R. Stevie Moore is easily one of the world’s most prolific underground musicians alive today. Over 44 years, Moore has self-released dozens of videos, and his discography has its own Wikipedia page with over 200 albums of every genre. From post-punk to hard rock, power pop to electronica, Moore has tried to perform it.
“I’m the perfect kind of guy, with the perfect kind of music for curiosity seekers looking for something outside of the mainstream,” Moore says of his career, “and I’ve been doing it for so long.” His fans once had to mail Moore a letter to receive cassettes, akin to a “record of the month” club, but with a single prolific musician behind its entire catalogue. It was never like subscribing to a single sound though, “my music is like a radio show, it’s just all over the place,” he states proudly.
Moore’s influences exceed his notoriety, with current musicians including Ariel Pink, Jad Fair, Mike Watt and Yukio Yung citing him as a major influence. Pink’s notable collaboration with Moore, Ku Klux Glam, was officially released in 2012. “He was just a home-recording artist too, just playing in the Los Angeles area,” Moore says about working with the modern experimental magnate. “But then he too got a band together and started touring the world, and dropping my name constantly. We’re long-time friends, he used to send me tapes back in 2000.”
A result of exchanging letters with Pink for the better part of a decade, Ku Klux Glam became a turning point in Moore’s career. Leading to invitations for Moore to perform around the world. “My favourite gigs to play are festivals actually, which are so big these days,” he says, undaunted by the prospect of leaving home. “You never know though. Last year we played in Mexico City and Moscow, Russia. It doesn’t get much better than that.”
Yet even with an extensive back catalogue, Moore faces similar hardships as younger musicians playing their first tours. “It’s just a long continual struggle and we’re pushing hard. But finally I’m becoming a reference part,” laments Moore. “On tour, one night will be great, but the next night will be totally in the wrong place to play and no one will show up. But that’s just part of playing, you’ve got to put up with it.”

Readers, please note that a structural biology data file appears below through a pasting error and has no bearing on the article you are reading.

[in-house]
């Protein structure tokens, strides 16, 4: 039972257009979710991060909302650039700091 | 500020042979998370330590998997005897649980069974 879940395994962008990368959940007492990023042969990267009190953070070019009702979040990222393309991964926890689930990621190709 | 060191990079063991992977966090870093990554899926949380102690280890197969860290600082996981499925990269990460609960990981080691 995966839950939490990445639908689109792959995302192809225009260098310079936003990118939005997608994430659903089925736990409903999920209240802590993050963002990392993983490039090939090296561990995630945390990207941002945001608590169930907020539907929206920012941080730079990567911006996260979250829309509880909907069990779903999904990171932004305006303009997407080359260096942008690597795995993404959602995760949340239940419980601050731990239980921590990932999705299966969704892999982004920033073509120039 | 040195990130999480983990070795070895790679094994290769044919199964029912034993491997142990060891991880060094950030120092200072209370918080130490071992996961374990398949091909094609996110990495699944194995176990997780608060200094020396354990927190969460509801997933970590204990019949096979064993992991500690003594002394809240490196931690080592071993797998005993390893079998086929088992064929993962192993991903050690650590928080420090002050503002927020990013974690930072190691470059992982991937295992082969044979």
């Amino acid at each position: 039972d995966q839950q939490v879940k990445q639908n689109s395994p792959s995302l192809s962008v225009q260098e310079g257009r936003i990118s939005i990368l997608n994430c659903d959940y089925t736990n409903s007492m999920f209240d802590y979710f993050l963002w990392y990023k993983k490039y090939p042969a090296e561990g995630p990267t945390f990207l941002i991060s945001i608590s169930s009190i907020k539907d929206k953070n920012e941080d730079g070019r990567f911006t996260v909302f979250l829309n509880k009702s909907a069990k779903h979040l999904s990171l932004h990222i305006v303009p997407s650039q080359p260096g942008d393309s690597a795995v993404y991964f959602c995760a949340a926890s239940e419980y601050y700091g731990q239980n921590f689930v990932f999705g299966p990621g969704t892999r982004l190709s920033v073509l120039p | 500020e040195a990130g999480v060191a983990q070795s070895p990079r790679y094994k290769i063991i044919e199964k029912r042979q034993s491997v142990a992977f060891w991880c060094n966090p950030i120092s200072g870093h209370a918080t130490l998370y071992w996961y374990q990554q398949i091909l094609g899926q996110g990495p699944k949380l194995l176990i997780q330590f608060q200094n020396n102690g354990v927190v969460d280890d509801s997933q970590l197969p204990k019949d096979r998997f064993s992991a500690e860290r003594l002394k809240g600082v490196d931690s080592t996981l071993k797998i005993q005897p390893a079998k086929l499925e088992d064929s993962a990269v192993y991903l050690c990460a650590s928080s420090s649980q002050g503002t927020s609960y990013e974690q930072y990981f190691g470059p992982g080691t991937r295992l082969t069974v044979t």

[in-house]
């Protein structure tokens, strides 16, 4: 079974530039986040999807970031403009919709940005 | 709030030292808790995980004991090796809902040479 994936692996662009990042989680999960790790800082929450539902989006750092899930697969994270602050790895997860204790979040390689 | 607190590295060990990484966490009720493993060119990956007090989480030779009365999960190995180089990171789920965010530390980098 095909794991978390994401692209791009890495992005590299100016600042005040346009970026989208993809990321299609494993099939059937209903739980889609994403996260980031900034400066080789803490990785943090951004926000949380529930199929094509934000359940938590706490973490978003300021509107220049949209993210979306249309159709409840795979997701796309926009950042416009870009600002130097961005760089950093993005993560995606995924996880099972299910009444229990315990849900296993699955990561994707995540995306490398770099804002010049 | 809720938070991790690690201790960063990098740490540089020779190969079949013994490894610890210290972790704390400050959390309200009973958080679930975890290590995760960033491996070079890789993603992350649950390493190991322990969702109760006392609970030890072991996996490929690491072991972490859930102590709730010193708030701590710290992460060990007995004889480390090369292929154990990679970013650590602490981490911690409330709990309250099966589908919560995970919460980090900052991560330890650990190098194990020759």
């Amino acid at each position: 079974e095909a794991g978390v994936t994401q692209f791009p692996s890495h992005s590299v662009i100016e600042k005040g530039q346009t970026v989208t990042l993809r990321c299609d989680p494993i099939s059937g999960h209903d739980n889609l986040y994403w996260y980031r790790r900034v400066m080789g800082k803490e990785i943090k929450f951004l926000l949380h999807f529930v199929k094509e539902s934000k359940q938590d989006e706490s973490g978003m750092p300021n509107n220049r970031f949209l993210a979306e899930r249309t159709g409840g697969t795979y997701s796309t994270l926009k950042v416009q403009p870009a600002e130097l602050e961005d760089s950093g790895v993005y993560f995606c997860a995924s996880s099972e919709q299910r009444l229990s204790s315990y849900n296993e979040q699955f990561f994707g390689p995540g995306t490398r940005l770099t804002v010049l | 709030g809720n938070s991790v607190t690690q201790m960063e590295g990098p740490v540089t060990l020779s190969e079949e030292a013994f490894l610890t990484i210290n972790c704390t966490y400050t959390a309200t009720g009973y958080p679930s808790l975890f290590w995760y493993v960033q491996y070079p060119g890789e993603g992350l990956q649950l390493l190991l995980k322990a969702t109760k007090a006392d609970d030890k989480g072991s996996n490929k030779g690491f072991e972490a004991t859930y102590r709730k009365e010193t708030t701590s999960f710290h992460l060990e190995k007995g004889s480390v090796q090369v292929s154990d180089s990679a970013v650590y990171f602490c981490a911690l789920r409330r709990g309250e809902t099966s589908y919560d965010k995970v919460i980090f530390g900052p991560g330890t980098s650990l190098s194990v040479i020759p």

Joining him on this tour are his long-time fans, guitarist JR Thomason, keyboardist TV Coahran, and drummer Reed Stewart. “Some college students, friends of Thomason’s, wanted to put together a documentary on me,” Moore says of his origins, “but then I got back to Nashville and I wasn’t sure what my future was like. Then Thomason calls me and says, ‘How would you like to go back on tour?’ We got together, did a bunch of my songs, and we haven’t looked back.” In this way, Moore’s performances became a fan-led tribute.
Expect R. Stevie Moore’s performances to be the hardest you’ve ever seen a 62-year-old rock out onstage. “I’m shredding my voice, and I’m having fun doing that,” Moore says. “These days I’m pretty much just in a hard rock band.” You might be a bit confused when comparing it to the records you get a chance to hear, but Moore’s made having fun with fans his top priority. “If I had more time and more planning, I’d love to have a little circus,” Moore laments. “But right now I’m up there shaking my booty and playing screaming rock, and I’m having a lot of fun doing that.”
R. Stevie Moore plays the Electric Owl on February 18th.
By Mathieu Youdan